But, there is a big dilemma here. If cyclists just shut up and take it when confronted by car drivers does this send a signal to car drivers that their actions are OK? Do cyclists need to display some sort of response just to let the car drivers know their actions were not appreciated and may be inappropriate?


Herein lies the rub. If cyclists respond, there is a great risk of escalating the incident. If cyclists don't respond, there is a risk of letting car drivers think it is OK to harass cyclists. This is a classic no-win situation and I, frankly, I don't know what the proper response should be.


My ultimate goal in any incident is first, to educate so the incident has a lower probability of happening again and secondly, don't do anything to increase the conflict between cyclists and car drivers. My ultimate goal is for all of us to get along. The problem is, I don't know how to accomplish that, especially in situations where car drivers enter into an incident with an agenda.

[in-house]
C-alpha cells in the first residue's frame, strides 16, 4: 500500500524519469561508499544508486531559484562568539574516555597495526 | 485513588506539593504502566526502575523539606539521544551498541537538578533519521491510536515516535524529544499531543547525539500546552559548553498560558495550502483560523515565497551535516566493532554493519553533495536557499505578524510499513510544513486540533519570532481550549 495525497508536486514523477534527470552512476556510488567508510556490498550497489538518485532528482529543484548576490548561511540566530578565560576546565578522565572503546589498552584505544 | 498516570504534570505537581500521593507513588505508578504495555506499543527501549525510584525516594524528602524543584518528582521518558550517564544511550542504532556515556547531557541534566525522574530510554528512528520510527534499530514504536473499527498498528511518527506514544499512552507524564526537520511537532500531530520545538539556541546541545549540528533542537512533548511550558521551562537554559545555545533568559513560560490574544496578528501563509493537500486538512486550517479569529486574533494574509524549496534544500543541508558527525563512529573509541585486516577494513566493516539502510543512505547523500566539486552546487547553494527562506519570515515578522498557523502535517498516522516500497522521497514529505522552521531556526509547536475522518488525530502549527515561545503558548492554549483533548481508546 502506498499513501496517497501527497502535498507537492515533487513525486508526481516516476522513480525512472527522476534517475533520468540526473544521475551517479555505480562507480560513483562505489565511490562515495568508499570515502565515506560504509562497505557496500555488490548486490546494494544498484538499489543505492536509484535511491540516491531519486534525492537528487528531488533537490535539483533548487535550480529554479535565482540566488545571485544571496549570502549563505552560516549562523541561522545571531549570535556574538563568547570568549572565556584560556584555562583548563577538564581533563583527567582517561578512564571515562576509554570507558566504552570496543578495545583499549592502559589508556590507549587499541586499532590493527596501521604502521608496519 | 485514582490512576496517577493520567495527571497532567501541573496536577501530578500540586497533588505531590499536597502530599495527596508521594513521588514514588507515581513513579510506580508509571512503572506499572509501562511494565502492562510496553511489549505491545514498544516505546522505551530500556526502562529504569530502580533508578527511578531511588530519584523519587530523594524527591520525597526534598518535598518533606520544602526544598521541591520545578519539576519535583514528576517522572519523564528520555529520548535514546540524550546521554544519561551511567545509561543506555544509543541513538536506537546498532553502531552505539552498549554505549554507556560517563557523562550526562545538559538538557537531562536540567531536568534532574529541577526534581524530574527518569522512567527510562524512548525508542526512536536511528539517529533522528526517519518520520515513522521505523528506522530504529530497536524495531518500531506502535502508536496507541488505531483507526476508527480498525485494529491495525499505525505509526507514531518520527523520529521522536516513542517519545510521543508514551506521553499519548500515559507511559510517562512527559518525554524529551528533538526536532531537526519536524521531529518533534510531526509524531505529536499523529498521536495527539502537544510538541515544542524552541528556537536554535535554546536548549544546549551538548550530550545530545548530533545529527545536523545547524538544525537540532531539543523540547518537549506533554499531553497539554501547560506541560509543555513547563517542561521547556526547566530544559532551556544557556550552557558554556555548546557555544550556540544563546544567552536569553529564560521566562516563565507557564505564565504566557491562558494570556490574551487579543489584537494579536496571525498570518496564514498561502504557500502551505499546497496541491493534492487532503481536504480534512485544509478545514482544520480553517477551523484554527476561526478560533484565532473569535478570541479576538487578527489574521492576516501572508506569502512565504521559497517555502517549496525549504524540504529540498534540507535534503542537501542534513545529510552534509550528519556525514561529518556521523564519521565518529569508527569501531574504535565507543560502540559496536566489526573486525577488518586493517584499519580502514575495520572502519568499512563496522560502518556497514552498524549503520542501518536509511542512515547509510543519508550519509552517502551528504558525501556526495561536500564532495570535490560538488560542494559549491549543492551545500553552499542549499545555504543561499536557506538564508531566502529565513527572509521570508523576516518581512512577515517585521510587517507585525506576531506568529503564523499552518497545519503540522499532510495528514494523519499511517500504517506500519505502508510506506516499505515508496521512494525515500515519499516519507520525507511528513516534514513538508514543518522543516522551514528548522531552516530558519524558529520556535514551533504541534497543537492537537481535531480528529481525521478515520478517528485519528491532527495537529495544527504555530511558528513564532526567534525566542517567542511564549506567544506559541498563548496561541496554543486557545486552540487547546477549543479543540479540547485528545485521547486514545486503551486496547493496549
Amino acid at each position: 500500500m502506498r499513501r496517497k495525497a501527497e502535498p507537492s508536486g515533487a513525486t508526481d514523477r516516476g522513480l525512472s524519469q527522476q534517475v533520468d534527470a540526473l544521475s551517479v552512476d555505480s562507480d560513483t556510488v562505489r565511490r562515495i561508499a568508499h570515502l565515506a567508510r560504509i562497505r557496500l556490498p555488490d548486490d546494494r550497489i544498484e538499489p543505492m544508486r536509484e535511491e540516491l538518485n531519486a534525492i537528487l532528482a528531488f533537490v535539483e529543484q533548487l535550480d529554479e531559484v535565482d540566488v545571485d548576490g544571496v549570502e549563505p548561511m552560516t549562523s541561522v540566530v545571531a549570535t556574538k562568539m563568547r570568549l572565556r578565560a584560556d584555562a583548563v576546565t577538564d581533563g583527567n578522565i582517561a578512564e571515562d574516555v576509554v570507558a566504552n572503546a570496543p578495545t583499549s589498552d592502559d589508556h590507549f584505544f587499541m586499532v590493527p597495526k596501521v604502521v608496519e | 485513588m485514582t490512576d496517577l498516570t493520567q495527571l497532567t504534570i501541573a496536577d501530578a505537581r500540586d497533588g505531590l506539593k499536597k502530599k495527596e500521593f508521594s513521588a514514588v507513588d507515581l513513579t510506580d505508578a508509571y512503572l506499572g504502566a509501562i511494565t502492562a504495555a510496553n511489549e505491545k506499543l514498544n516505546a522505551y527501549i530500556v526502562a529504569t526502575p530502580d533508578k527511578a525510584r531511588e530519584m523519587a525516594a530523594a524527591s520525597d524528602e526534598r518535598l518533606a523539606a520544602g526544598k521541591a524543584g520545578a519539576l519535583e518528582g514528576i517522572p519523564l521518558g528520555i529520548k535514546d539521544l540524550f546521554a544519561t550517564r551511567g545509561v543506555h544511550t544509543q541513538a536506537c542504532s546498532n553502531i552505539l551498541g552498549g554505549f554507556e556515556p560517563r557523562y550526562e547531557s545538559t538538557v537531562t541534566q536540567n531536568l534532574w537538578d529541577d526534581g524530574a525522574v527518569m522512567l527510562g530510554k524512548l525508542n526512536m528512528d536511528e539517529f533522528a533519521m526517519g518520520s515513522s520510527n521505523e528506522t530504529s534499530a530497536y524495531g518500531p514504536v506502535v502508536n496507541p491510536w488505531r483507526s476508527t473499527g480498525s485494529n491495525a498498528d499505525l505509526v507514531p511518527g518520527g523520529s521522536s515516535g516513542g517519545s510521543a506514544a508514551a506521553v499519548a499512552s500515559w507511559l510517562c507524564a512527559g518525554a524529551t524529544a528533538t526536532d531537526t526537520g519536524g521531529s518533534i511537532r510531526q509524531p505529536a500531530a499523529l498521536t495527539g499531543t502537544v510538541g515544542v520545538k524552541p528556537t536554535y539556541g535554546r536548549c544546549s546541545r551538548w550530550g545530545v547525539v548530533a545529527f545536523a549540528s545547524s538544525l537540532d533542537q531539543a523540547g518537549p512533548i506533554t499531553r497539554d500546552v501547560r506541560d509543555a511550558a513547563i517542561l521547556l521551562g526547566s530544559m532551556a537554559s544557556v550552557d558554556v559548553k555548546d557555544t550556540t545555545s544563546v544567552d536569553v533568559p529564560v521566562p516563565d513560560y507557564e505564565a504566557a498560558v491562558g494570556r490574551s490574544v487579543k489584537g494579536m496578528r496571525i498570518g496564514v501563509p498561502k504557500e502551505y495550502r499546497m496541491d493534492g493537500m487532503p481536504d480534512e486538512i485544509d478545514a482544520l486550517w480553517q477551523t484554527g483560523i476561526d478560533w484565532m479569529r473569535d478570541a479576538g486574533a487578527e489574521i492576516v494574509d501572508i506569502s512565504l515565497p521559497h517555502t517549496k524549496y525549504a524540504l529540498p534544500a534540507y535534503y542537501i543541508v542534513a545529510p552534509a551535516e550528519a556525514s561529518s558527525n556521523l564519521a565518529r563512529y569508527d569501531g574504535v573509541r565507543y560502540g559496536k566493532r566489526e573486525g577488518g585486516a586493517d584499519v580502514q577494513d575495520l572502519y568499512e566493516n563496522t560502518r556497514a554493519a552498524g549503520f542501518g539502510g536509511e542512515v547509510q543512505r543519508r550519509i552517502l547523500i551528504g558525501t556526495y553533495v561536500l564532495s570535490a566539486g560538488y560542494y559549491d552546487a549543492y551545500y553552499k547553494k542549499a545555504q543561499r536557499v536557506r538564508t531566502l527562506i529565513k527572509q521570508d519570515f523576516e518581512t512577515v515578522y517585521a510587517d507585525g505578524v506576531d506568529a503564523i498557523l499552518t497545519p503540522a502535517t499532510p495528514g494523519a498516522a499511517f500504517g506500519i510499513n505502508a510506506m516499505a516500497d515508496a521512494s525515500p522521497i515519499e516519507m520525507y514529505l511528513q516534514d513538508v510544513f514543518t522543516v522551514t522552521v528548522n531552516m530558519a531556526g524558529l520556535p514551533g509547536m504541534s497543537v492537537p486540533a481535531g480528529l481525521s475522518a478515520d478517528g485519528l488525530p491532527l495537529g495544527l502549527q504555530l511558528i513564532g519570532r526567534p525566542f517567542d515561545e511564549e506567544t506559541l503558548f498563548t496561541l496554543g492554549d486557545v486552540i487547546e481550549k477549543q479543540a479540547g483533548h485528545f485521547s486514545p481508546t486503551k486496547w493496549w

Argh! Help!



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Last week I wrote about the road rage trial of a Los Angeles doctor who is accused knocking down two bike riders. I think this is a really important read for all cyclists. I don't want to widen the rift between cyclists and cars, I am hoping that maybe we can all gain some understanding by following what's going on in the trial. You can read what I wrote last week here:


Patrick Brady writing for Velo News continues his coverage as the trial heads to closing arguments. You can read the latest news here:


Rather than read what I have to say, check out the links above and get some enlightenment.




ps - I think it is very enlightening that the defense is trying to paint a picture that bicycles are inherently unstable and because of this can just crash at anytime for no apparent reason.

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The long-awaited trial of the former ER doctor who crashed two cyclists in Los Angeles is underway and it makes for good reading/viewing. From a process point of view, it is very interesting to see how the doctor's defense attorney paints a picture of the cyclists to the jury. Clearly, he is trying to win the case for his client, but we can learn much about what the attorney perceives as the correct way to portray a cyclist to a jury.